Open letter from the soldiers

Statement from some anonymous Greek soldiers stating that they will refuse to repress worker and student demonstrations.

Hundreds of soldiers from the forty-two districts state that:

We refuse to become a force of terror and repression against the mobilisations; we support the struggle of the school and university students and the workers. We are soldier from all over Greece. We are soldiers who, very recently, in Hania, have been ordered to turn on and bear weapons against university students, workers and combatants in the anti-militarist movement. Soldiers who bear the weight of the reforms and "tactical manoeuvres" of the Greek army. The soldiers who live daily amongst the ideological oppression of militarism, of nationalism, of un-remunerated exploitation and submission to "our superiors".

In the army barracks, we learnt about another "isolated incident": the death, at the hands of an armed police officer, of a fifteen-year-old named Alexis. We heard it in the slogans carrying over the exterior walls of the camp like distant thunder. Weren't the deaths of three of our colleagues in August also called "isolated incidents"? Haven't they also called the deaths of each of the forty-two soldiers in the last three and a half years "isolated incidents"? We believe that Athens, Thessaloniki, and a growing number of Greek cities have become areas of social agitation, environments in which the resentment of thousands of young people, workers, and unemployed people resounds, while we are dressed in army uniforms and "working attire," guarding the camp or running errands, being servants of "our superiors." We have seen, as have university students, workers and desperately unemployed people, their "clay pots," "accidental backfirings," "bullet deflections," as well as the desperation of precarity, of exploitation, of lay-offs and of prosecutions.

We hear the rumours and insinuations of the army officials, we hear the threats of the government, made public, about the imposition of a state of emergency. We know very well what this means. We are living it through an intensification of work, and the increase of our tasks, intense conditions with a finger on the trigger.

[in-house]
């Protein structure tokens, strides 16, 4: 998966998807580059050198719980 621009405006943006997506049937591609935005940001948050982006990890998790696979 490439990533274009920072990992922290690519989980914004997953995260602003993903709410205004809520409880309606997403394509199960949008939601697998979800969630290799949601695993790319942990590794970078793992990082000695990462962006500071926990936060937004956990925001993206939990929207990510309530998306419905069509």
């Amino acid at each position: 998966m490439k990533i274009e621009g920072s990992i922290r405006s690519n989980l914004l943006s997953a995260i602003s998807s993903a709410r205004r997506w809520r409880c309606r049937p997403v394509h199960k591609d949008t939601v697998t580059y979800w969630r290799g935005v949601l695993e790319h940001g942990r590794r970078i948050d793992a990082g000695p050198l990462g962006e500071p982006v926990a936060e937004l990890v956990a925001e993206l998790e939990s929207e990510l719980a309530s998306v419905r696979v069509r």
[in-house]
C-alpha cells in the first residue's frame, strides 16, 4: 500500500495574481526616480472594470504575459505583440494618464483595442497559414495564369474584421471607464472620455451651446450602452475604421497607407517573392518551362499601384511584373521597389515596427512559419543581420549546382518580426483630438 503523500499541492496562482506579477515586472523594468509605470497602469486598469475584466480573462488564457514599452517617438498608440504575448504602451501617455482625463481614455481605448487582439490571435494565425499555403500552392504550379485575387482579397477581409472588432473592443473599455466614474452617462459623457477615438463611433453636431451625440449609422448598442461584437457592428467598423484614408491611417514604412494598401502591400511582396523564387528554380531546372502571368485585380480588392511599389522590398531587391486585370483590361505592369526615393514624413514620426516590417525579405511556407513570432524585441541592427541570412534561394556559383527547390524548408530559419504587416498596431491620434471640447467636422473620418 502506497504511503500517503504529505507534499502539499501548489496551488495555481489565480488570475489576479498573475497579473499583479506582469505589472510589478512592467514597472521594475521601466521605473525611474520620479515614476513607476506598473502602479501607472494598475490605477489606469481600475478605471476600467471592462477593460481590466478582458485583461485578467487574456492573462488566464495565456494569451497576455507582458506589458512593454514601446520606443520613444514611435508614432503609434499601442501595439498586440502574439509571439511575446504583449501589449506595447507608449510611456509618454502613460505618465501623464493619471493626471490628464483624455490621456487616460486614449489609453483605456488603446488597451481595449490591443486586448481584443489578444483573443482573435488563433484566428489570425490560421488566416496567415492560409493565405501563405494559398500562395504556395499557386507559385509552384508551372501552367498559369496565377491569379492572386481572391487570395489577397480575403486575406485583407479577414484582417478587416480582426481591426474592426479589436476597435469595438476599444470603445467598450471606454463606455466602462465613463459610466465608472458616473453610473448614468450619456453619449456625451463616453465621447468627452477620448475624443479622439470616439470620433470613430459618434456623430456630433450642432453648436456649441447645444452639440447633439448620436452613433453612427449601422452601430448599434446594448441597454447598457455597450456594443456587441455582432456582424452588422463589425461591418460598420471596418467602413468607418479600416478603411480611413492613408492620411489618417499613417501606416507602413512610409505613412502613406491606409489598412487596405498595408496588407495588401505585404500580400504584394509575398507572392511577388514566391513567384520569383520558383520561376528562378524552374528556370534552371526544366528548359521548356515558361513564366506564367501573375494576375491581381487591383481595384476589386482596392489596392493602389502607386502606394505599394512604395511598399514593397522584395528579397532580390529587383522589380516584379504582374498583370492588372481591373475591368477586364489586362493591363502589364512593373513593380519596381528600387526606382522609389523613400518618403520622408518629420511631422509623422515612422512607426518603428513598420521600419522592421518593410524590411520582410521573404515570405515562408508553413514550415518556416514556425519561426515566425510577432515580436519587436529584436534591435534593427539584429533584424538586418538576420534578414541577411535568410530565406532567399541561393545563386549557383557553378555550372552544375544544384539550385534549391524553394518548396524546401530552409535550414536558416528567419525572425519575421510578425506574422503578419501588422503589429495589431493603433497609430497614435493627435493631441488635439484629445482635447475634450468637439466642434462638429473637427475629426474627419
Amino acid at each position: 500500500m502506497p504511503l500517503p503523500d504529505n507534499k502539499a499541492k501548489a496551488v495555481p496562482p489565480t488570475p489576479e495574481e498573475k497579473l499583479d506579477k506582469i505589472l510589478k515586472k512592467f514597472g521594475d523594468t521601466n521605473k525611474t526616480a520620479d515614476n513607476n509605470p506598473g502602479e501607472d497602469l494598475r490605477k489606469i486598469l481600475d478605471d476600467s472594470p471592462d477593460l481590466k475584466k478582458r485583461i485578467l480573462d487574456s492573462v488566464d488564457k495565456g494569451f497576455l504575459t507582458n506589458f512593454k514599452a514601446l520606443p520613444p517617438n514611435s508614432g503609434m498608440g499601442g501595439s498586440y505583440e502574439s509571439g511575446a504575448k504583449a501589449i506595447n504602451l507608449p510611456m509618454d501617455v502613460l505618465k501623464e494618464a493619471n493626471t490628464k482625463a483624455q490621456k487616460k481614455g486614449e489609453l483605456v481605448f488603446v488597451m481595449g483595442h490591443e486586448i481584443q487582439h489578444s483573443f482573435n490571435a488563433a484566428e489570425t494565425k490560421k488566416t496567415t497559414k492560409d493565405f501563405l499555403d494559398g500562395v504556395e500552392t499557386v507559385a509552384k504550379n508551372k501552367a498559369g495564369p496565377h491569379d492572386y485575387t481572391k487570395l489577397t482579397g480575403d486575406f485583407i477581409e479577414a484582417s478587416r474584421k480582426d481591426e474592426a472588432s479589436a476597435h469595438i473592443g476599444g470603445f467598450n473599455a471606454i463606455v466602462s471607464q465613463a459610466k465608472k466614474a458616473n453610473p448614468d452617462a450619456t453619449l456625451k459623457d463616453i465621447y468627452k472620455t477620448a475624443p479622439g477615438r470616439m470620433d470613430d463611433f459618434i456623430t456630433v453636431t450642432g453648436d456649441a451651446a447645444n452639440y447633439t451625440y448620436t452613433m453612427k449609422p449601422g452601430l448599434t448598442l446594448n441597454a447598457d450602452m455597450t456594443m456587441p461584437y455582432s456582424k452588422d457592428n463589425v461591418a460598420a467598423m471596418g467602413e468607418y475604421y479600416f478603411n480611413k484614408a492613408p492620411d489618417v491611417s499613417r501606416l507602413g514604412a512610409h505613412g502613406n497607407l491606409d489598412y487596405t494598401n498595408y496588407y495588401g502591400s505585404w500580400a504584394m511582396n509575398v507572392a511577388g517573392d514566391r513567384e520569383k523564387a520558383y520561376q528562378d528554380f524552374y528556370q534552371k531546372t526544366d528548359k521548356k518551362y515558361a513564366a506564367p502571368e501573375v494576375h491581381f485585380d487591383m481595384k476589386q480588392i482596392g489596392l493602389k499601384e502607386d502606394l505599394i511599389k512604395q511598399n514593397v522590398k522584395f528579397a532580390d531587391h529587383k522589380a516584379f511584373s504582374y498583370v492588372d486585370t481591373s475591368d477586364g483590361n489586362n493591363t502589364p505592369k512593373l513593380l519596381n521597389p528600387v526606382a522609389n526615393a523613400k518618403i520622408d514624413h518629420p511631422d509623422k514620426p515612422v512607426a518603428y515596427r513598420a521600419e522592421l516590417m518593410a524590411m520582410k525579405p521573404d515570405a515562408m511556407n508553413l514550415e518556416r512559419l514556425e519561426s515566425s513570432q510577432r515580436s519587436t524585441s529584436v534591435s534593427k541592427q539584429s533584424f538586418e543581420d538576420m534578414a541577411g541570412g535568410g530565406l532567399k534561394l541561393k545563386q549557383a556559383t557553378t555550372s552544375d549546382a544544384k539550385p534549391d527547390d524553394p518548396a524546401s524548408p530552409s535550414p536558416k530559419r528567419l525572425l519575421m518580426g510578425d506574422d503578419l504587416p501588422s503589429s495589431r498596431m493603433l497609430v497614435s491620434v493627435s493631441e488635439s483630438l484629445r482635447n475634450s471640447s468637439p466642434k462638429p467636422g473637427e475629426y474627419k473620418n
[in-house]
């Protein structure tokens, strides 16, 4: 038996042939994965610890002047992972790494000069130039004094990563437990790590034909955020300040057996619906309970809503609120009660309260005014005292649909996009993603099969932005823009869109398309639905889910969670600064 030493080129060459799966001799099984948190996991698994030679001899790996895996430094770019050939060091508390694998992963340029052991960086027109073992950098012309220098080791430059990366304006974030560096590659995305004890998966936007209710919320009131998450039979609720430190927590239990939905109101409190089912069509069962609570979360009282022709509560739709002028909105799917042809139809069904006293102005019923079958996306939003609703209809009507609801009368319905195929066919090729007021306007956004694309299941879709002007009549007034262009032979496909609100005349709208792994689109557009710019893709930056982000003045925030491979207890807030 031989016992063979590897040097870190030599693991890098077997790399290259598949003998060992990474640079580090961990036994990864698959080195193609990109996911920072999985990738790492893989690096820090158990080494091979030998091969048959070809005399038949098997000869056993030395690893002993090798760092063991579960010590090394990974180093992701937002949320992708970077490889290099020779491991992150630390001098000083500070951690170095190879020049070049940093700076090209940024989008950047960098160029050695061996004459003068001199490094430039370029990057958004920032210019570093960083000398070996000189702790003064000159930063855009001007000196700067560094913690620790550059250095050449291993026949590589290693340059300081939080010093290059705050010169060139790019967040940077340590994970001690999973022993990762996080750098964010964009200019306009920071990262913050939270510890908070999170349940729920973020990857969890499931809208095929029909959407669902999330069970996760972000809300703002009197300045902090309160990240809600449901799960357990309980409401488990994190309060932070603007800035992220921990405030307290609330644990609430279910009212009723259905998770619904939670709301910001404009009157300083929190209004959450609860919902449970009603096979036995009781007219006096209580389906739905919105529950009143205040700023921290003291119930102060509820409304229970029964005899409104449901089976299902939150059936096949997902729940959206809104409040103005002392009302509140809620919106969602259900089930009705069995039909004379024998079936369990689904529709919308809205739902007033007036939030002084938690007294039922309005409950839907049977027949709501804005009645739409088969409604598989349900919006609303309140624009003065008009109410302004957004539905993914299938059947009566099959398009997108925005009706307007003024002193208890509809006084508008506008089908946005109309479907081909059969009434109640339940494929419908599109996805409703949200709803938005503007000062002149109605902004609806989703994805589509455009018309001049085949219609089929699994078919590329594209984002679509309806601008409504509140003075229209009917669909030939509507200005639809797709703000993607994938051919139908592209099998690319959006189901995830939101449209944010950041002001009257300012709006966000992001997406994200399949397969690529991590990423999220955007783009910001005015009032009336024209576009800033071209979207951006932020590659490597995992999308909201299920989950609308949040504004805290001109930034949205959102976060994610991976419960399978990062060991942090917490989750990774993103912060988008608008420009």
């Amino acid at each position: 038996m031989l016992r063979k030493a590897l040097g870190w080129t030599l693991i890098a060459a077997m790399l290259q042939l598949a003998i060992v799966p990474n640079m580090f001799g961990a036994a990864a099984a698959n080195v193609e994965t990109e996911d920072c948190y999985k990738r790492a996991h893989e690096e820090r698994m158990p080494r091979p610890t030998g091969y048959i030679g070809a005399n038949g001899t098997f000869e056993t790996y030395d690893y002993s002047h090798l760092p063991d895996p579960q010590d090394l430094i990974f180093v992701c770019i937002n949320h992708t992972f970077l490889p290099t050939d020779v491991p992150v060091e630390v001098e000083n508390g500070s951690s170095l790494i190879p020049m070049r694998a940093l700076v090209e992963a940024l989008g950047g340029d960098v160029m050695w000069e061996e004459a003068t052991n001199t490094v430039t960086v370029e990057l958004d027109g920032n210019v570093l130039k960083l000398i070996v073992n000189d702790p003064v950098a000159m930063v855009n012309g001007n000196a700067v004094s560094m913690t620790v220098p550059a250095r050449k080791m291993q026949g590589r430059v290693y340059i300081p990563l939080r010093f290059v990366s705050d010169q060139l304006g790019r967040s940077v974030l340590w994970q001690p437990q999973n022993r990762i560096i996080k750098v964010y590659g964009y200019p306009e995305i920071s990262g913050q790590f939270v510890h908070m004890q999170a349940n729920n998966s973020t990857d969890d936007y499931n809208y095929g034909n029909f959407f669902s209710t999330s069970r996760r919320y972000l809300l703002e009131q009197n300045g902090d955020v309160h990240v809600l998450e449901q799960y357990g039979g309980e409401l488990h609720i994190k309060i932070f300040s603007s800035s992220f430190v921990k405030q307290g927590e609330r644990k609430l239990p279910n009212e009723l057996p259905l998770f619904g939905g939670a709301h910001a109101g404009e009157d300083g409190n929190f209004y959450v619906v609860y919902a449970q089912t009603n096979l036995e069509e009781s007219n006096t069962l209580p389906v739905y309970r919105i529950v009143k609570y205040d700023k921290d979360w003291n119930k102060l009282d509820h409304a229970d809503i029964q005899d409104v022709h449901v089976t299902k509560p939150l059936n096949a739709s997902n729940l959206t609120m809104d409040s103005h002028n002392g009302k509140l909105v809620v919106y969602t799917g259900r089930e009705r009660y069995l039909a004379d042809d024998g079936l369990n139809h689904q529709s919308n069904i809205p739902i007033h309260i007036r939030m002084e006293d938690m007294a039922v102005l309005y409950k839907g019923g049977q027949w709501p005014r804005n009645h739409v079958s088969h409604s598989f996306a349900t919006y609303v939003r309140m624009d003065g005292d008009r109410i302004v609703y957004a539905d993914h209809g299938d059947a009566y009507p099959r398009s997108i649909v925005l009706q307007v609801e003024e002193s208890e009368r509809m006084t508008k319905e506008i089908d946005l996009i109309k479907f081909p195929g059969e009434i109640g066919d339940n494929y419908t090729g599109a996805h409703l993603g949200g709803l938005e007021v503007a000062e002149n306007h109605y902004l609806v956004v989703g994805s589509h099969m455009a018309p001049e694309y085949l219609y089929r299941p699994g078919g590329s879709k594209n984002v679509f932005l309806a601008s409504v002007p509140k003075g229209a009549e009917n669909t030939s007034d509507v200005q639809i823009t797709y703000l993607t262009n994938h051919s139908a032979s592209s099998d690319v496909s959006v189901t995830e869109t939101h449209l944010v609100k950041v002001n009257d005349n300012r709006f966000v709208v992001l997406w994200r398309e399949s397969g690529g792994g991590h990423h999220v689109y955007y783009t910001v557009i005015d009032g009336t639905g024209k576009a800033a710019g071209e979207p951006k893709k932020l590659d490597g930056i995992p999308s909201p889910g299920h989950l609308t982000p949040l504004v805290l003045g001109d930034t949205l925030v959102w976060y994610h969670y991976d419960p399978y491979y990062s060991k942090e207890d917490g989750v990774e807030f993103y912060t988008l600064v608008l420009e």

Yesterday we received the order to take care and "keep our eyes peeled." We are asking: whom are you ordering us to be careful of?

Today we have been ordered to be prepared and on alert. We are asking: with whom do we have to be on alert? We have been ordered to be ready to bring the state of emergency into action.

There has been a distribution of arms shipments amongst certain units in Atica [where Athens is situated], accompanied by orders to use them against the civilian population in the case of threats (for example, orders were given to one unit in Menidia, close to the attacks against the Zephiro police station). There has been a distribution of bayonets to soldiers in Evros [along the Turkish border]. They are aiming to inspire fear in the demonstrators by setting out squads in the area around the army barracks.

They have moved police vehicles to army camps in Nauplia-Tripoli-Corinth for safekeeping. There was a "confrontation" on behalf of Major I. Konstantaros in the recruits' training barracks in Thiva regarding the identification of soldiers by shop-owners whose property had been damaged. there has been a distribution of plastic bullets in the Corinthian recruits' training barracks and the order to fire against citizens if they move "in a threatening manner" (against whom?).